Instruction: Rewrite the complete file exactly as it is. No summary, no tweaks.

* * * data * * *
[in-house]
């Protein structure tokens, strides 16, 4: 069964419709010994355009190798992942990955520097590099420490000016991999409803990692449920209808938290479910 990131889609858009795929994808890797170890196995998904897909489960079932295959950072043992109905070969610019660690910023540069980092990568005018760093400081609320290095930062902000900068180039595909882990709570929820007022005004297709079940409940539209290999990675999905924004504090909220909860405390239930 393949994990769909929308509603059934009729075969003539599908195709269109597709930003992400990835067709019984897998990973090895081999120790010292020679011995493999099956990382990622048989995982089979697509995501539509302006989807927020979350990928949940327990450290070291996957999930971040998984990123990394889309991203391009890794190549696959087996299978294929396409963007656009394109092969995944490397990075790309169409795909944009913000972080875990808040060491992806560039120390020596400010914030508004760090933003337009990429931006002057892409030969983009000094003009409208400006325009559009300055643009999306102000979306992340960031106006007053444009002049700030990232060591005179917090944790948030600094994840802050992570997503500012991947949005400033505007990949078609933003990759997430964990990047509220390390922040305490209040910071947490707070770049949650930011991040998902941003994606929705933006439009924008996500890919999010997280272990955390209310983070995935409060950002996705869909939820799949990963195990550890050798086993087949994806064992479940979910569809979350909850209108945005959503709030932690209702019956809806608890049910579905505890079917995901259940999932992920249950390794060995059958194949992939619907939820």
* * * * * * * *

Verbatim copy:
[in-house]
């Protein structure tokens, strides 16, 4: 069964419709010994355009190798992942990955520097590099420490000016991999409803990692449920209808938290479910 990131889609858009795929994808890797170890196995998904897909489960079932295959950072043992109905070969610019660690910023540069980092990568005018760093400081609320290095930062902000900068180039595909882990709570929820007022005004297709079940409940539209290999990675999905924004504090909220909860405390239930 393949994990769909929308509603059934009729075969003539599908195709269109597709930003992400990835067709019984897998990973090895081999120790010292020679011995493999099956990382990622048989995982089979697509995501539509302006989807927020979350990928949940327990450290070291996957999930971040998984990123990394889309991203391009890794190549696959087996299978294929396409963007656009394109092969995944490397990075790309169409795909944009913000972080875990808040060491992806560039120390020596400010914030508004760090933003337009990429931006002057892409030969983009000094003009409208400006325009559009300055643009999306102000979306992340960031106006007053444009002049700030990232060591005179917090944790948030600094994840802050992570997503500012991947949005400033505007990949078609933003990759997430964990990047509220390390922040305490209040910071947490707070770049949650930011991040998902941003994606929705933006439009924008996500890919999010997280272990955390209310983070995935409060950002996705869909939820799949990963195990550890050798086993087949994806064992479940979910569809979350909850209108945005959503709030932690209702019956809806608890049910579905505890079917995901259940999932992920249950390794060995059958194949992939619907939820």